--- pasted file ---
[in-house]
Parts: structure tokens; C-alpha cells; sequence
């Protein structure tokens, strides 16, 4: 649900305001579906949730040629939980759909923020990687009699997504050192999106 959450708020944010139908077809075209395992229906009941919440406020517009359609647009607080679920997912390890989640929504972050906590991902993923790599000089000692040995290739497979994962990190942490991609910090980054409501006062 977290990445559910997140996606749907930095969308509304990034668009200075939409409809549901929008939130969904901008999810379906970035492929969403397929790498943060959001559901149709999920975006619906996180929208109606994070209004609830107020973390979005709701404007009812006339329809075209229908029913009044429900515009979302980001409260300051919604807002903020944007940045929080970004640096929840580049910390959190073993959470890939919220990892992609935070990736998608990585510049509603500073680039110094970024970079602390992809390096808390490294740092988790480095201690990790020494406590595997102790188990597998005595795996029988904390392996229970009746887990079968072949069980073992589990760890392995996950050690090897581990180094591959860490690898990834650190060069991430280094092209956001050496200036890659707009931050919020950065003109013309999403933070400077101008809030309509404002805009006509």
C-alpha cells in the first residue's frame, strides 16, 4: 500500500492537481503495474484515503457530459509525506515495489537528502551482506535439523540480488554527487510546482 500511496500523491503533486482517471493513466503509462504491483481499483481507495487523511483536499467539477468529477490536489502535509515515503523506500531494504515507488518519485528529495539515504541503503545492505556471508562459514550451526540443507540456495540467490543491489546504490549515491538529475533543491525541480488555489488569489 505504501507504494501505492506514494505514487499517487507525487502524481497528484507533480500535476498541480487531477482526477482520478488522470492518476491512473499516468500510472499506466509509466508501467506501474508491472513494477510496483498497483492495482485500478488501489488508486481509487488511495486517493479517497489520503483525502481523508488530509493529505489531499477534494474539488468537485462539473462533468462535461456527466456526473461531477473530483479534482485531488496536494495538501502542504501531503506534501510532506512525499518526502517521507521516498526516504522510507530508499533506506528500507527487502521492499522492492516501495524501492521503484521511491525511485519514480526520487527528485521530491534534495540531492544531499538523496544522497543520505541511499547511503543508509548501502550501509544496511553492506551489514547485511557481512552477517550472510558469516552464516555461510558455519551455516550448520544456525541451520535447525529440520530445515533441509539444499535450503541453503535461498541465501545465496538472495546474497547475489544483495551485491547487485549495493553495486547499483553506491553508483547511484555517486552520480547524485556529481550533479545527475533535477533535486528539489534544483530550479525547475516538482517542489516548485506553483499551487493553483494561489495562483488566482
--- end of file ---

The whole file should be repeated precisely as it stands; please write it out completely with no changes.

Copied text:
[in-house]
Parts: structure tokens; C-alpha cells; sequence
């Protein structure tokens, strides 16, 4: 649900305001579906949730040629939980759909923020990687009699997504050192999106 959450708020944010139908077809075209395992229906009941919440406020517009359609647009607080679920997912390890989640929504972050906590991902993923790599000089000692040995290739497979994962990190942490991609910090980054409501006062 977290990445559910997140996606749907930095969308509304990034668009200075939409409809549901929008939130969904901008999810379906970035492929969403397929790498943060959001559901149709999920975006619906996180929208109606994070209004609830107020973390979005709701404007009812006339329809075209229908029913009044429900515009979302980001409260300051919604807002903020944007940045929080970004640096929840580049910390959190073993959470890939919220990892992609935070990736998608990585510049509603500073680039110094970024970079602390992809390096808390490294740092988790480095201690990790020494406590595997102790188990597998005595795996029988904390392996229970009746887990079968072949069980073992589990760890392995996950050690090897581990180094591959860490690898990834650190060069991430280094092209956001050496200036890659707009931050919020950065003109013309999403933070400077101008809030309509404002805009006509």
C-alpha cells in the first residue's frame, strides 16, 4: 500500500492537481503495474484515503457530459509525506515495489537528502551482506535439523540480488554527487510546482 500511496500523491503533486482517471493513466503509462504491483481499483481507495487523511483536499467539477468529477490536489502535509515515503523506500531494504515507488518519485528529495539515504541503503545492505556471508562459514550451526540443507540456495540467490543491489546504490549515491538529475533543491525541480488555489488569489 505504501507504494501505492506514494505514487499517487507525487502524481497528484507533480500535476498541480487531477482526477482520478488522470492518476491512473499516468500510472499506466509509466508501467506501474508491472513494477510496483498497483492495482485500478488501489488508486481509487488511495486517493479517497489520503483525502481523508488530509493529505489531499477534494474539488468537485462539473462533468462535461456527466456526473461531477473530483479534482485531488496536494495538501502542504501531503506534501510532506512525499518526502517521507521516498526516504522510507530508499533506506528500507527487502521492499522492492516501495524501492521503484521511491525511485519514480526520487527528485521530491534534495540531492544531499538523496544522497543520505541511499547511503543508509548501502550501509544496511553492506551489514547485511557481512552477517550472510558469516552464516555461510558455519551455516550448520544456525541451520535447525529440520530445515533441509539444499535450503541453503535461498541465501545465496538472495546474497547475489544483495551485491547487485549495493553495486547499483553506491553508483547511484555517486552520480547524485556529481550533479545527475533535477533535486528539489534544483530550479525547475516538482517542489516548485506553483499551487493553483494561489495562483488566482